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On my last day in Dunhuang I got up early and I cycled to the edge of the city where the sand dunes can be seen. I also found a charming little youth hostel there, just at the foot of the desert. I dropped my bags and my bike there (40rmb a night) and went for a walk. I was surprised and annoyed that tourists were asked to pay 120 Yuan to “visit” the sand dunes. And the entire desert was surrounded by a fence! Do you believe this?! I am a bad tourist and I decided to walk farther down ( I mean WAY down!) to find a hole in the fence and snoop in. I don’t mind paying money to visit Buddhist caves and museums, or even lakes that need protection but sand???!! No Way! So I walked a good 30 minutes along farms. Yeah, that’s right, there are farms along the desert. Dunhuang is an oasis so thanks to irrigation local farmers can grow pretty much anything they want and 20 meters down, it’s all sand and dunes. I found a hole below the tall fence and I got under… I should have taken a picture! Shame on me? Oh well, I ended up having to climb a huge dune and from the top, I had the best view over that ridiculous little moon lake that has become Dunhuang’s landmark: the Crescent Lake. I was all alone on this side of the desert but it was around 12pm and it got hot, very hot! I found refuge under a bush and spent more than 3 hours rotating under it to avoid the sun. I read a bit and I slept. Around 4pm I got up and went on towards the desert, far behind the lake. Once again there was no one else, no one to photograph or to take a picture for me. I actually like taking pictures of people or cars in the sand dunes because it gives a better idea of the scale of the desert. Sand dunes only look as amazing as they really are when we can compare them to the Jeeps or the buggies tourists ride around. I went from one big dune to another, emptying the sand out of my shoes every so often. The view was splendid, especially later on in the evening when colors change just before sunset. I met 2 girls from Japan who were traveling around the world for… 2 years! We walked 30 minutes together. I convinced them to climb up a dune. Asian tourists don’t really like walking. In the desert the bureau of tourism has set us a road and mini buses to take the tourists from the gate to the little moon lake… 500 meters! And then most of them ride a camel that takes them to one particular dune where they climb up quickly, take a few pictures and go back… Is it worth 120 Yuan? J The first time I went traveling with Becky, I also made her walk a lot and she was extremely surprised that I (foreigners?) like to go farther and farther to see what’s behind… but I was pleased when she told me that she liked it and that she would have never done it by herself or with her friends. So as usual, in Dunhuang, I walked all around, and up and down, and up and down the dunes… and for free! The funny thing is that back at the youth hostel when I sat down for dinner the backpackers around the table were all talking about how they would like to find a way to get in the desert without paying… And I did tell them ;-)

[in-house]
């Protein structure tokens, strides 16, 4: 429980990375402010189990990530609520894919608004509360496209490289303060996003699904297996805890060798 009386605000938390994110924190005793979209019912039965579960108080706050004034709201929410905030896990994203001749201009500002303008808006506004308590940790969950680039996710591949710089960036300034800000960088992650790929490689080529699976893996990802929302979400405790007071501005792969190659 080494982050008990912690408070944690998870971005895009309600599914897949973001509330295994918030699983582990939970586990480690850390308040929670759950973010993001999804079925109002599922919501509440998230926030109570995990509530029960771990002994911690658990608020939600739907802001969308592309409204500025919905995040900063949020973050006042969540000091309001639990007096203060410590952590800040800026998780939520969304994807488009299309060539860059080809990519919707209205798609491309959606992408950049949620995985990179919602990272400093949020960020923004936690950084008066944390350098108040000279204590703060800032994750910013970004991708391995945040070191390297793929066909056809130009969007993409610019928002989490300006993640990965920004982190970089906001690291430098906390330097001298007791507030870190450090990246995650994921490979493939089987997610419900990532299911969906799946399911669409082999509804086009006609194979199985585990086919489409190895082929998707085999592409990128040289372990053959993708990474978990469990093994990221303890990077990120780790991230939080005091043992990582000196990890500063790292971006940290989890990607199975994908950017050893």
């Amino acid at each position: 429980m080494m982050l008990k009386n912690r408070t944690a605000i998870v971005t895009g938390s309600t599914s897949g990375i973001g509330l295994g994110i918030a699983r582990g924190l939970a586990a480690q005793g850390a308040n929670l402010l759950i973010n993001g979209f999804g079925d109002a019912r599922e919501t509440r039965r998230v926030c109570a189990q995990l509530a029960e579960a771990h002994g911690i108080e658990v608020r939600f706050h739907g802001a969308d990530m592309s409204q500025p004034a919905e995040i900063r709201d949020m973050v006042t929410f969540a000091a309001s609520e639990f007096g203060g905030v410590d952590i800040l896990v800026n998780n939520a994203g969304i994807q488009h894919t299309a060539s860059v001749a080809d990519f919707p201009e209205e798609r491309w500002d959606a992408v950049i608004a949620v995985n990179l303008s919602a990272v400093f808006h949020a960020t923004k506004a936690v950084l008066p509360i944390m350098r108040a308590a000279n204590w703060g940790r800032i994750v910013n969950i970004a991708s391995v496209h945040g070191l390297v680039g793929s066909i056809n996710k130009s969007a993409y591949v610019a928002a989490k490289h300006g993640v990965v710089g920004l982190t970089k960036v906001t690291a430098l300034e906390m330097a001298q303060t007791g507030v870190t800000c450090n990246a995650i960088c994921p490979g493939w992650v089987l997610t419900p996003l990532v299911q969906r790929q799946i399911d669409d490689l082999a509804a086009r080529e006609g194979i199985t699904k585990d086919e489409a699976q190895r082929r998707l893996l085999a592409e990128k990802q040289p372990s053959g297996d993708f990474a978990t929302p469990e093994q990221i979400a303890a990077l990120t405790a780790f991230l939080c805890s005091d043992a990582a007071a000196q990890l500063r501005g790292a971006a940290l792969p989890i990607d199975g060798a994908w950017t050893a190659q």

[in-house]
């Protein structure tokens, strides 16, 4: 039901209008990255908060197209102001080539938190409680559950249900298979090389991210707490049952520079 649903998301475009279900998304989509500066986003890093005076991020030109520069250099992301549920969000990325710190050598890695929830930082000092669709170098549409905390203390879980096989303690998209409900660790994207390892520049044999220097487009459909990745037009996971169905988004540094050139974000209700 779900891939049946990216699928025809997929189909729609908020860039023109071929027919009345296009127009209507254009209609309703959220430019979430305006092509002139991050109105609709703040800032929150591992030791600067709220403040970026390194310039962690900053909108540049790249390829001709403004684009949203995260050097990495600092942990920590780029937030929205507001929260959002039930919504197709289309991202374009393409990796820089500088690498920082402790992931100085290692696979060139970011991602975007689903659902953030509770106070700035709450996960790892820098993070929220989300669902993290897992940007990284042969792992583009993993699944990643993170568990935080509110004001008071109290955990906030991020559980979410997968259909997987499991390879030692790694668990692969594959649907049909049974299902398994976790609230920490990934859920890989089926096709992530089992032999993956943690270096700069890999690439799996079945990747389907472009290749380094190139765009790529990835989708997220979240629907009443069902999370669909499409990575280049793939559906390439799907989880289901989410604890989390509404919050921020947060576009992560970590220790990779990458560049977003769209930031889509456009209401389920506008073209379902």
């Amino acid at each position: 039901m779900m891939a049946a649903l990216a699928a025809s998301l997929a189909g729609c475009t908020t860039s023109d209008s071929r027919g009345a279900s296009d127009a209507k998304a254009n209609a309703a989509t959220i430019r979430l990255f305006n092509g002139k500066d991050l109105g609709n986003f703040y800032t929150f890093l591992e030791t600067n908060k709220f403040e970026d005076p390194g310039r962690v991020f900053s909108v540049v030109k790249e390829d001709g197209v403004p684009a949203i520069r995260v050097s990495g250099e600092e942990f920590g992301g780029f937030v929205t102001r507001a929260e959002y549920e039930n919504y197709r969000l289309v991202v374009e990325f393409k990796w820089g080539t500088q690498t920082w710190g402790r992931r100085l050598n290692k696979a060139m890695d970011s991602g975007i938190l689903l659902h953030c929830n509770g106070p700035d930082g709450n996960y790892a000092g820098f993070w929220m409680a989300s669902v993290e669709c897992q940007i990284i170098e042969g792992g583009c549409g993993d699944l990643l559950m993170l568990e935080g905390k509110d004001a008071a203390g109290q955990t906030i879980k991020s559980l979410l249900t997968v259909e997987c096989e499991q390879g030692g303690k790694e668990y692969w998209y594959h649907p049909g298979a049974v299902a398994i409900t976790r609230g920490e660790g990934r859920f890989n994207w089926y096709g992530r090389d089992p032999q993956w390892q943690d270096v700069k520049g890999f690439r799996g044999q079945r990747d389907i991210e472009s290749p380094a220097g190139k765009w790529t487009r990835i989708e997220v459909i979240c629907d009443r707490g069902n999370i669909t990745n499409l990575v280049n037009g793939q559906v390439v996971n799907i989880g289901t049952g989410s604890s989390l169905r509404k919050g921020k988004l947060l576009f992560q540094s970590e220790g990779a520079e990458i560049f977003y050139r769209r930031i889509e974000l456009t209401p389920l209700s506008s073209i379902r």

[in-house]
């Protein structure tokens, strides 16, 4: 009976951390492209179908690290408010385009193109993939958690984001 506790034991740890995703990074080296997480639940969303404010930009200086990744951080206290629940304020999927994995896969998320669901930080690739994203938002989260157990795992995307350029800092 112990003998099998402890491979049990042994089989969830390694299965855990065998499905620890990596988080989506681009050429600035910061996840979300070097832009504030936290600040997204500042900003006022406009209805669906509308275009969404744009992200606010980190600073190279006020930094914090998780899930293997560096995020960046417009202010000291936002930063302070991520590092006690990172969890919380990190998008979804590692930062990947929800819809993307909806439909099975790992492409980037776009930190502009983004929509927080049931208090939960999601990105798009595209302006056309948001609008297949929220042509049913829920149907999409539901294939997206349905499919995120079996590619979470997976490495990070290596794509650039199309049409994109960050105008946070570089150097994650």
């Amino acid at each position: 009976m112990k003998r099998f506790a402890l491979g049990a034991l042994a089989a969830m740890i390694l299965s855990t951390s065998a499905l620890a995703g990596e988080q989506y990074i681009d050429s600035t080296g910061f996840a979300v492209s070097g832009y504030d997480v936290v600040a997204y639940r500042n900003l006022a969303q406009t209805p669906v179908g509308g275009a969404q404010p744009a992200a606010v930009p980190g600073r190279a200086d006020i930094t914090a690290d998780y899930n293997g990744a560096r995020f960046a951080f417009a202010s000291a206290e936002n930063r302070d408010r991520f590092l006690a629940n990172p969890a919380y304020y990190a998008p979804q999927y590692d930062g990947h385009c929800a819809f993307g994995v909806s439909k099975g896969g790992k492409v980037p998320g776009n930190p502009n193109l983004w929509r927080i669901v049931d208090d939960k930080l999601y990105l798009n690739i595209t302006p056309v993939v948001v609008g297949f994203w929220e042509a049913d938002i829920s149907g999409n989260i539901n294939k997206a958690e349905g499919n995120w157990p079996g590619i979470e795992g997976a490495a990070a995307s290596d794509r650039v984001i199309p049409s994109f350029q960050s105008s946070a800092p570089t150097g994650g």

Additional photos below